Lesson from the Talmud
Saying Psalm 145 Three
Times a Day
By Avi Lazerson
There are just so many
good ideas to be picked up from the Talmud that it is a shame that
it is not accessible to everyone. Deep ideas that are presented in
the Talmud can help people through difficult times. These are ideas
that guide a person in the correct direction in order to live a life
of fulfillment and happiness; these are ideas that can even
change a person's essence. Such is the small innocent looking
statement in the Talmud Tractate Brachot (4b) that is quoted below:
Rabbi Elazar said,
“who ever says the Psalm which we call 'ashrei' (psalm
145) three times a day is a person who can rest assured that he will
inherit the next world.” The Talmud then asks what is the
reason for this and then it proposes an answer: perhaps it is since
Psalm 145 is written in alphabetical order?
The Talmud reasons that
reason stating that if it is because of the alphabetical order, say
Psalm 119, since it is written in alphabetical order eight times.
(Each letter begins a sentence eight times, and then continues with
the next letter in the alphabetical order for eight sentences and
then the next eight times and so on.) So being in alphabetical order
can not be the reason.
Next suggests the Talmud perhaps it is
because the Psalm 145 has the phrase, 'Open Your hand and satisfy
all living beings,' but rejects that as being the sole reason
for bringing a person into the next world since Psalm 136 has a
similar phrase, 'He gives food to all living flesh.' Finally
the Talmud concludes that the reason is because Psalm 145 has both
the alphabetical order and the reference to G-d's giving satiation
to all living beings.
The rabbis that
comment on this part of the Talmud struggle to understand the
statement of Rabbi Elazar. Can it be possible that merely reciting
Psalm 145 three times a day is enough to assure a person a place in
the next world?
There is much more to life than just a simple
recitation that could cause people to either lose their place in the
next world or gain it, such as honesty, doing good deeds, being a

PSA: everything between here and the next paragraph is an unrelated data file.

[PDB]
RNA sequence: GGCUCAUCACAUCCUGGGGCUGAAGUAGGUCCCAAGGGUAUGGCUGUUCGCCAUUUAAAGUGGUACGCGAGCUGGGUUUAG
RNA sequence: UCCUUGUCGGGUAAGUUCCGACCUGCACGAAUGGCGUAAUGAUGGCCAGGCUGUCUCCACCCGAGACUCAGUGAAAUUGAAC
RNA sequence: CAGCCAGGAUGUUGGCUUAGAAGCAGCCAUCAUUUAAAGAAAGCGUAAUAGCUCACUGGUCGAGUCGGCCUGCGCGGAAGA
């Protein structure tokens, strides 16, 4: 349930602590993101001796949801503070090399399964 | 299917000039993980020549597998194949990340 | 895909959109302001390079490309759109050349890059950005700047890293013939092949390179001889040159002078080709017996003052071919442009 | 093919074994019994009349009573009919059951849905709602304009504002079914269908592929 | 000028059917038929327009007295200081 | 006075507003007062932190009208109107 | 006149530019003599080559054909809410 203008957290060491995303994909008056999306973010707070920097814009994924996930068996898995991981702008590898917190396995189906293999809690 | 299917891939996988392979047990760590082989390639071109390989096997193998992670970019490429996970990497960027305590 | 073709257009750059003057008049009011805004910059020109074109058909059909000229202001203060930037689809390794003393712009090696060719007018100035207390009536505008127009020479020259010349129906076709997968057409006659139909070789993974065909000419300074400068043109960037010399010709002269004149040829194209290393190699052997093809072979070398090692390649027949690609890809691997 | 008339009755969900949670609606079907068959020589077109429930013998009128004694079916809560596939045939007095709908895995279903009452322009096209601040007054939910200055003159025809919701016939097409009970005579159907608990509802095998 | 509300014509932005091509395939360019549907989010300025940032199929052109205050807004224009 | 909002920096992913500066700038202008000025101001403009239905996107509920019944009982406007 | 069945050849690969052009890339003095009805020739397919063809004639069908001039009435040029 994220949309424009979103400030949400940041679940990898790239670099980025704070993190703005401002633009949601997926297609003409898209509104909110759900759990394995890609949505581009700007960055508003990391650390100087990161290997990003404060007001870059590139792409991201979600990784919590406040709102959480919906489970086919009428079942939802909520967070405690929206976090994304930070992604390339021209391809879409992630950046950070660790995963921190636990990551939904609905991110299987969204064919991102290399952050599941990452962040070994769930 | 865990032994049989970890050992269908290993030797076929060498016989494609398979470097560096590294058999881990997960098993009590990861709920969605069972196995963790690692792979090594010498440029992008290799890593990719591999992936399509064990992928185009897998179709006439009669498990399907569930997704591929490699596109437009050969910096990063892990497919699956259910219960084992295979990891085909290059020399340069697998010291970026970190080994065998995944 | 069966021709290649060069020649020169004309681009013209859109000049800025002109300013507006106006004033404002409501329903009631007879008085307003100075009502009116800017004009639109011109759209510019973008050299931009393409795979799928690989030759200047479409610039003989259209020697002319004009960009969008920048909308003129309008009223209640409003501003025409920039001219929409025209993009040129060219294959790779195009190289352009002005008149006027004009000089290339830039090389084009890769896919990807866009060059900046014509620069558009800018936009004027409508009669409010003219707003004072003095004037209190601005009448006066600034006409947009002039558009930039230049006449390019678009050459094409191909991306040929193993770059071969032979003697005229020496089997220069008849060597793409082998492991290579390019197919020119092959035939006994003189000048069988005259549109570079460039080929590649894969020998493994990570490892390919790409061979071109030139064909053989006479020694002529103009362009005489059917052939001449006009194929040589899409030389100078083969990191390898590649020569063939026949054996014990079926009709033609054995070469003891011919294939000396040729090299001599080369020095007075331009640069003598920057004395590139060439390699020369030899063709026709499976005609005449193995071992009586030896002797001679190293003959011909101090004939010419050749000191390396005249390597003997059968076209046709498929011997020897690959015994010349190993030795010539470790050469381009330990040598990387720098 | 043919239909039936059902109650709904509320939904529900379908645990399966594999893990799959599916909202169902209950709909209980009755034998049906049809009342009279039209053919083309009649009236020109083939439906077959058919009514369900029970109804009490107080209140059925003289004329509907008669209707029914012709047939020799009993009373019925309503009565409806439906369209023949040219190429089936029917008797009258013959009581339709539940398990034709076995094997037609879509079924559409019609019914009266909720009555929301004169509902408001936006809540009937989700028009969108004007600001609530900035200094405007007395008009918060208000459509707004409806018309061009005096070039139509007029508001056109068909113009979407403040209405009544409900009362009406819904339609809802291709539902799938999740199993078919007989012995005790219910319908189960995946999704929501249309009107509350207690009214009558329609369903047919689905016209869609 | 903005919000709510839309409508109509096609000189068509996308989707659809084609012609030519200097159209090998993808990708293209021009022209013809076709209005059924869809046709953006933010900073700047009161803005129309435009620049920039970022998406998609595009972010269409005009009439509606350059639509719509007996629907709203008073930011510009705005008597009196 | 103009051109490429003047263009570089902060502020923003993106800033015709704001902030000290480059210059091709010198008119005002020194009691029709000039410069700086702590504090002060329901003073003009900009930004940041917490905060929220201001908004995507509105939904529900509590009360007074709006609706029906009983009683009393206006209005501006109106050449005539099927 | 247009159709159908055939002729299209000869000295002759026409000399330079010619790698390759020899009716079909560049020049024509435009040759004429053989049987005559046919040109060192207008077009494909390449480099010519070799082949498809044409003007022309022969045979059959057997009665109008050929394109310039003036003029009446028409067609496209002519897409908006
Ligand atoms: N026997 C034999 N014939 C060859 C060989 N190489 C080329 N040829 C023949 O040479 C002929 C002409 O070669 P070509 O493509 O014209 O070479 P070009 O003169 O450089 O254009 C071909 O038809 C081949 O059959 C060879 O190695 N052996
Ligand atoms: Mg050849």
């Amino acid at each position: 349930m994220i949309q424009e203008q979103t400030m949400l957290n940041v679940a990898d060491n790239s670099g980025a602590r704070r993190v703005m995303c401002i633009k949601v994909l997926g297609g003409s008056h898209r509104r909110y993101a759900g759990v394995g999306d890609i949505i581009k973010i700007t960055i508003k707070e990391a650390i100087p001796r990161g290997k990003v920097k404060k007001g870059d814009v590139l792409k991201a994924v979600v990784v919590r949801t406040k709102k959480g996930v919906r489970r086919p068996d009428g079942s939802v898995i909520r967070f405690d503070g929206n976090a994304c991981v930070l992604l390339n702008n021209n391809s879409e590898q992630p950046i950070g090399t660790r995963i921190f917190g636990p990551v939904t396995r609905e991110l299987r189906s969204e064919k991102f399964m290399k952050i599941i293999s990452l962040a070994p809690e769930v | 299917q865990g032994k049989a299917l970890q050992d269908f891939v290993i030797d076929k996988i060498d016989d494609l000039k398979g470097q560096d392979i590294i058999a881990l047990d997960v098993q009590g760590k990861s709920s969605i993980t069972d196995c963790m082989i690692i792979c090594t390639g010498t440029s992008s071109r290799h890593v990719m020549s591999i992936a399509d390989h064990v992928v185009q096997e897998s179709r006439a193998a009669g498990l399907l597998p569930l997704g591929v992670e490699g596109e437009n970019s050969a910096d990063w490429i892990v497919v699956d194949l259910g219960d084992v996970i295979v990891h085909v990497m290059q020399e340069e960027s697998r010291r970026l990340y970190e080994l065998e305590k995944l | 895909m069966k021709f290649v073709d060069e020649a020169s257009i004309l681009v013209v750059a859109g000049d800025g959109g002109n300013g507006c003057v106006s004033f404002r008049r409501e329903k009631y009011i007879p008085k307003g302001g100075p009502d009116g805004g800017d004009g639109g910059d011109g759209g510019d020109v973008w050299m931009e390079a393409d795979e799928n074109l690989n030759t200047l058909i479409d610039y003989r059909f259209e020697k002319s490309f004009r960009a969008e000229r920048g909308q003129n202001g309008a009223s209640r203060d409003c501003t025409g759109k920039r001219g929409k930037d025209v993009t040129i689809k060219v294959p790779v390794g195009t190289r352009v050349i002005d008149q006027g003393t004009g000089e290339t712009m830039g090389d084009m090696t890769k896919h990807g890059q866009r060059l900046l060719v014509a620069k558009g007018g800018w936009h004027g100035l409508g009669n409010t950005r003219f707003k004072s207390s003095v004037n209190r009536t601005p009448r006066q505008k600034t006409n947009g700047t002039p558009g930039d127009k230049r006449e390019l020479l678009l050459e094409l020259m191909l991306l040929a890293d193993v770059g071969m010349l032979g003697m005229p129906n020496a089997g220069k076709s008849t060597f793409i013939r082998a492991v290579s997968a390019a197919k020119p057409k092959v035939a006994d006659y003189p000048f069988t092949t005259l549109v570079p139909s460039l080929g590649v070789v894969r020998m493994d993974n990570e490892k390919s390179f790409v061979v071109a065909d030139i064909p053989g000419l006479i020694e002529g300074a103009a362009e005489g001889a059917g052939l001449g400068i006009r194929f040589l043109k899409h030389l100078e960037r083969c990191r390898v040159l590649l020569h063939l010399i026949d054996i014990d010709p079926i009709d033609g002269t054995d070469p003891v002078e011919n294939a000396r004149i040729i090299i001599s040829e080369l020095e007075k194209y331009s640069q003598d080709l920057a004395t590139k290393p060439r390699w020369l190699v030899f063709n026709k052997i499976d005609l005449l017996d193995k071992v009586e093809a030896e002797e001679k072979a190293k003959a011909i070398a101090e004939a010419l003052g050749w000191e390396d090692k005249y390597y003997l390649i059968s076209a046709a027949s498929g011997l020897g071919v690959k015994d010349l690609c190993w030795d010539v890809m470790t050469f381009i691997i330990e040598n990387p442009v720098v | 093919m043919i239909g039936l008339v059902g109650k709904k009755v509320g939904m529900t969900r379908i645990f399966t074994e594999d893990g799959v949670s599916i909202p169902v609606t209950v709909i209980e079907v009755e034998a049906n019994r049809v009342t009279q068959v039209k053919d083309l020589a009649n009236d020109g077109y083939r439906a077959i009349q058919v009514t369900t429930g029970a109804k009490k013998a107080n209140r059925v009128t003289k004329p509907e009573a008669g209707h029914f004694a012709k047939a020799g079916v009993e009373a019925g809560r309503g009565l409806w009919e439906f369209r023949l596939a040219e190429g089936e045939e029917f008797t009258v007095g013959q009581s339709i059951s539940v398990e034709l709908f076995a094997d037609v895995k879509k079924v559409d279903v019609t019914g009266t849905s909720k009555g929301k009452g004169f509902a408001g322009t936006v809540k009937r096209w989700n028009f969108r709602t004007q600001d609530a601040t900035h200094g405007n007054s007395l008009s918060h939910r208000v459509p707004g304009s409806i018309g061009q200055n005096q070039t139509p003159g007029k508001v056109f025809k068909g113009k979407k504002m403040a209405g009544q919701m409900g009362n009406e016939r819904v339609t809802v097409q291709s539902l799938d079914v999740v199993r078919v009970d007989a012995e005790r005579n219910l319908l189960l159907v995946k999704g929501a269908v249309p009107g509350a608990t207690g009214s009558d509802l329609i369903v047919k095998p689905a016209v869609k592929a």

faithful and humble servant to G-d; how is it possible for Rabbi
Elazar to suggest that saying Psalm 145 three times a day has such
importance! Even more astounding is the fact that Psalm 145 is
included in the daily prayers no less than three times!
answer that is given by our rabbis is simple. There are two aspects
mentioned here: there is the alphabetical order aspect and the point that G-d
can open His hand and give sustenance to all living beings. These are
two different aspects. The alphabetical order relates us to the
Torah which is written with the twenty-two letters of the Hebrew
alphabet; this alphabetical order alludes us to realizing that it is
through the Torah that the world was created and through the study
of the Torah we are able to bring down G-d's prescence.
The second aspect is that
of G-d opening His hand and giving sustenance to all living beings.
When we realize that it is only because G-d is willing to help us,
and not just us but all living beings, to get the food that they
need, we can then realize that we need not work so hard. Food and
the necessities of life do not depend upon us alone; G-d is our
partner in providing what we need. This realization can bring us
back into focus and bring us closer to realizing our dependence on
G-d and further into the study of His holy Torah.
There are two aspects
mentioned here that bring fulfillment to the two needs of man: the
physical and the spiritual. The Torah brings spiritual fulfillment
and food brings physical fulfillment. Man needs both. Having one
without the other makes man a person of lacking.
But it is not a mere
recitation of this Psalm that brings us these benefits, but rather
it is when we meditate and contemplate G-d's goodness while
utilizing the words of this Psalm then we are able to achieve a
place in the next world. Indeed a superficial recitation is not
sufficient enough, we must utilize the words for deep contemplation
which brings us so much closer to G-d than a mere superficial
Closeness to G-d will aid us in avoiding sinning
and make us have a greater desire to be one with G-d. We will
realize that the physical is really bound together to the spiritual
and exists to bring us closer to G-d, which is the ultimate goal of
man in this world. By drawing closer to G-d in this world, we assure
ourselves of a place in the next world too.
This is what Rabbi Elazar
alluded to by telling us that by saying Psalm 145 three times a day
will assure us of a place in the next world. But that is only when
we do this with the proper intentions and contemplation.
from the Febuary 2012 Edition of the Jewish Magazine
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